ProPublica has become a significant enough part of the journalism firmament that it’s hard to think of it as a startup.
But five years ago today, when the investigative journalism site first began publishing, there were a lot of question marks surrounding the venture. This was a new news organization launching during a terrible recession that was destroying journalists’ jobs across the country. It was relying on foundation dollars, not advertising, to stay afloat. And it was making a bet on the Internet and partnerships — not its own printing press or broadcast tower — to deliver their reporting. “I don’t think to those people who were joining in May, June, July of 2008, that any of them could feel entirely certain this was going to be a sort of thriving concern five years later,” ProPublica editor Stephen Engelberg told me.
It’s obviously a different story today, as ProPublica has grown its staff, broadened its funding sources, and forged partnerships with many dozens of news organizations. It took less than five years for ProPublica to win two Pulitzer Prizes. Today ProPublica is known as much for its investigations as it is for the use of data for news applications and experiments with reader engagement through channels like Twitter, Facebook, and Reddit. But in the beginning, it was tough to imagine any of that. I spoke with Engelberg and ProPublica president Richard Tofel about the early days of the website, how they’ve incorporated the use of data and social media into their reporting, how to measure the impact of investigations, and the health of nonprofit journalism. Here’s an edited transcript of our conversation.
We had barely assembled a staff five years ago. It was kind of unclear to us to what extent being a new brand would get our calls returned and questions answered. I had the joy of calling from The New York Times and the larger challenge of calling from The Oregonian, which is a respected regional newspaper, and that was a big difference. I kind of imagined our reporters would be spending many years of their lives explaining what ProPublica meant, who we were and what we did. It didn’t turn out that way. Interestingly, it turns out that in a world where any blogger can bring down a CEO, people pay attention to inquiries from all sorts of people.
I think we were very fortunate in being able to establish a reputation for fair and hard-hitting reporting very early on. The other big surprise, we didn’t really imagine when we started was the power, and journalistic value of data applications. We had the very good fortune to hire Scott Klein from The Nation to be our chief of development. He had a vision, which I don’t think any of us fully understood when we started, that you could use the new technologies to create these massive data applications like Dollars for Docs, or our dialysis app, or what we’re doing now with doctors prescribing drugs. I don’t think any of us imagined how powerful, popular, and important journalistically that could be.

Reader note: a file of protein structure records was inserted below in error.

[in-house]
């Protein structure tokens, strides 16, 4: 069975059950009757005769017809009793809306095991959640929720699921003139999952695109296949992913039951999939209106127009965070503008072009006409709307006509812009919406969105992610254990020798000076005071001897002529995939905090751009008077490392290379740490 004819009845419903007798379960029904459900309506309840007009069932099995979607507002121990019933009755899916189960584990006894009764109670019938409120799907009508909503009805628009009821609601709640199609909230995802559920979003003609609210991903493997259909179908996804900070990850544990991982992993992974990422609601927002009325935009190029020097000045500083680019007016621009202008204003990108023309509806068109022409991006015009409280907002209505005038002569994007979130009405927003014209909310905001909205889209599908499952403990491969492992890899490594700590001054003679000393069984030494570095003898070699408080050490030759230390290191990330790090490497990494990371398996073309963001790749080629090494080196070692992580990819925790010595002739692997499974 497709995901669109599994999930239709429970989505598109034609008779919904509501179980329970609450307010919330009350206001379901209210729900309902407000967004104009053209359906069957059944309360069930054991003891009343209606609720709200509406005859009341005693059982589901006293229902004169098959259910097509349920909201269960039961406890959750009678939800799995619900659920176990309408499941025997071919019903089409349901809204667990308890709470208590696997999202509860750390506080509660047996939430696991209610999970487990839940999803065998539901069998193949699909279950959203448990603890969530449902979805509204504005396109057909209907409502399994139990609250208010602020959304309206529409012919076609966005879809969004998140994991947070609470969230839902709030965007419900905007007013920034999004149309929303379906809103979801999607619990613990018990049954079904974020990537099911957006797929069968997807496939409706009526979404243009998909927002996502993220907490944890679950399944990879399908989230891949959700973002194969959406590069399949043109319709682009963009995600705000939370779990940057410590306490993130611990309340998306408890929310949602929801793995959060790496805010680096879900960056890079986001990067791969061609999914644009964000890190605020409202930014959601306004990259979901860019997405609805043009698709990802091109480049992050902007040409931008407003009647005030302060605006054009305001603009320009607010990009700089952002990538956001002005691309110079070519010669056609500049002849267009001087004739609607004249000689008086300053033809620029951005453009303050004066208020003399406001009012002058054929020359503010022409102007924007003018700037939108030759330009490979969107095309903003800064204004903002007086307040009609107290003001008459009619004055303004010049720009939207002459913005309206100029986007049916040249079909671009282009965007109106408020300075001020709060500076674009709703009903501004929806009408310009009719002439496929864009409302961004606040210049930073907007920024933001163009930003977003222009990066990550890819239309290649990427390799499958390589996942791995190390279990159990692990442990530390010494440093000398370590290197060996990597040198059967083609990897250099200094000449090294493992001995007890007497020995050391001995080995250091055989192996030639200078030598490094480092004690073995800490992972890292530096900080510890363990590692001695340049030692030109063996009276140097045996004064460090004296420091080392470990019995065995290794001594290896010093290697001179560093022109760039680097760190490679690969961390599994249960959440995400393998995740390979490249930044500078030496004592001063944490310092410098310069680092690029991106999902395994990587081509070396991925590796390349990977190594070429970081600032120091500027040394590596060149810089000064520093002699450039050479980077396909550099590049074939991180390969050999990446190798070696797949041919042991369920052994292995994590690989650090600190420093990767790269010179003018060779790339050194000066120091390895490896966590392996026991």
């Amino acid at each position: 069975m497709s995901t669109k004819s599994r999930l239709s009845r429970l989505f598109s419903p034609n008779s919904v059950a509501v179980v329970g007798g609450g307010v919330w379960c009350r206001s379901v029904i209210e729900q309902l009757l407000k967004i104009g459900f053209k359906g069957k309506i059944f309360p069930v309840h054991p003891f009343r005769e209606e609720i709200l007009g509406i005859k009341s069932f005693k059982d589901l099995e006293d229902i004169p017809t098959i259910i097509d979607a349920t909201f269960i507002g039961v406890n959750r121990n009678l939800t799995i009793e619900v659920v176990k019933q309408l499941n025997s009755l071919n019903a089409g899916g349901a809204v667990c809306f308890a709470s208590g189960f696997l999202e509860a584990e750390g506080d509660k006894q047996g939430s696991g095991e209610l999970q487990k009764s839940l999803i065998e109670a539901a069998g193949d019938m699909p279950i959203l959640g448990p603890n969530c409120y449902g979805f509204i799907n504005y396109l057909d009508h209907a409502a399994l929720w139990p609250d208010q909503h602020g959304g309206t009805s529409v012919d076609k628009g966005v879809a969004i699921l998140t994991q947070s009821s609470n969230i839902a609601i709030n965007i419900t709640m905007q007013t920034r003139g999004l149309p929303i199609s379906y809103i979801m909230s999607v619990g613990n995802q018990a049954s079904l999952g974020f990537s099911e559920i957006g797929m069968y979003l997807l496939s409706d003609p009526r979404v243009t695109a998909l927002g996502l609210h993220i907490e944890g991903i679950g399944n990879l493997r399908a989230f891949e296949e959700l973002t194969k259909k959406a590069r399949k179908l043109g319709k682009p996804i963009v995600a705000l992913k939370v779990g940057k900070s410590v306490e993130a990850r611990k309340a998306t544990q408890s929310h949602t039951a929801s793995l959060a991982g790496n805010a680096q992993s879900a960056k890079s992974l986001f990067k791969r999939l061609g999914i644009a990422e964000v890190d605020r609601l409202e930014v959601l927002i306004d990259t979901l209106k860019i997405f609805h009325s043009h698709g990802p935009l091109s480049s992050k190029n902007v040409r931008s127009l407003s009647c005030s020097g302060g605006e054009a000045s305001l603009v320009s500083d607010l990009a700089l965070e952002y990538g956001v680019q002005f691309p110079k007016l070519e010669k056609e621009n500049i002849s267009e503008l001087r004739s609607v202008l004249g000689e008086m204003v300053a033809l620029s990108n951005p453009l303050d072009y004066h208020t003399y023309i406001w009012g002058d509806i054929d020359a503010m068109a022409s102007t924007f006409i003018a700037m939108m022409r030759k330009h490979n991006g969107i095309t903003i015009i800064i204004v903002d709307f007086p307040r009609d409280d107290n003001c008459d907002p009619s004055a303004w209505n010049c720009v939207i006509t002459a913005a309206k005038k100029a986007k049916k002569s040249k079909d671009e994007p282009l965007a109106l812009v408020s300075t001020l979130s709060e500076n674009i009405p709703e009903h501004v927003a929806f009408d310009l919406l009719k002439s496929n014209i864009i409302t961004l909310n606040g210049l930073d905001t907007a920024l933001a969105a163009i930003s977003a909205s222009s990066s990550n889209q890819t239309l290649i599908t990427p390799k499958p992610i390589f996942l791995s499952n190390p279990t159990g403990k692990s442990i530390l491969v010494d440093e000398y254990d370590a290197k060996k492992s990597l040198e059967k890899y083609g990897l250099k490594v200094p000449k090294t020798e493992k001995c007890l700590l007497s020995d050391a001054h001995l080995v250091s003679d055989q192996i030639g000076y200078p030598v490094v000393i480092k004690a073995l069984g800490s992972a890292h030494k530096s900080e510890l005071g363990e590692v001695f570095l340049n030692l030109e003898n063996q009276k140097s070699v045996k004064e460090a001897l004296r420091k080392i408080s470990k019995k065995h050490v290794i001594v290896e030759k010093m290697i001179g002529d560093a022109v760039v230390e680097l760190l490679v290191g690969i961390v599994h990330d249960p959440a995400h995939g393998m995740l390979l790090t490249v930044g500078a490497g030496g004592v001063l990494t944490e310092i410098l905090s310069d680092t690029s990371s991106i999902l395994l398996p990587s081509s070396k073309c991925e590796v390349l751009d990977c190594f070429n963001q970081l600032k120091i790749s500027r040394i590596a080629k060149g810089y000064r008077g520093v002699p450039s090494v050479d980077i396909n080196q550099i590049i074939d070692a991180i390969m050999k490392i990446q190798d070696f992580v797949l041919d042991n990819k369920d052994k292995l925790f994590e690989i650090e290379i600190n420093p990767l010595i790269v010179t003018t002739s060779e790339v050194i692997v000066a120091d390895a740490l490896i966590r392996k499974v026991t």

One of the things that resulted from that, which has been fascinating, is that those applications turned out to be a way to leverage our journalism. We always wondered: With 18 reporters, how much of a dent could we make in a problem that was obviously many times larger than that? One of the things that’s happened is you have a lot of local, regional, and sometimes national publications using our data to do their own stories.
The other thing that I think was a question mark is we had begun to assemble a staff, but these days it’s easy to forget what a kind of leap in the dark it was to leave a struggling, but established, news organization for a startup like ProPublica. Today, people talk about ProPublica and it’s obvious it’s going to survive and it fills this niche and we’re out raising money. But I don’t think to those people who were joining in May, June, July of 2008 that any of them could feel entirely certain this was going to be a sort of thriving concern five years later. They did something that was courageous, visionary, and were very grateful for it.
We went out and felt from the very beginning we had to have a staff publication. There was a lot of talk back in ’08 that you could do this by hiring a network of freelancers around the country. We didn’t think that suited investigative reporting. You needed people that would take risks and have something of a safety net under them in the form of a staff job. And we wanted to recruit some of the best in the country. In order to do that we had to persuade them that this would work. Which was very much a question.
And as Steve indicated, diversifying our funding has obviously been a big thing. We had a number of early supporters in addition to the Sandler foundation, particularly the McArthur Foundation. But the Sandler Foundation was the vast majority of the funding. Last year, they were down to 39 percent of the funding, and this year it’ll be below a third, we think. That’s a very, very big difference.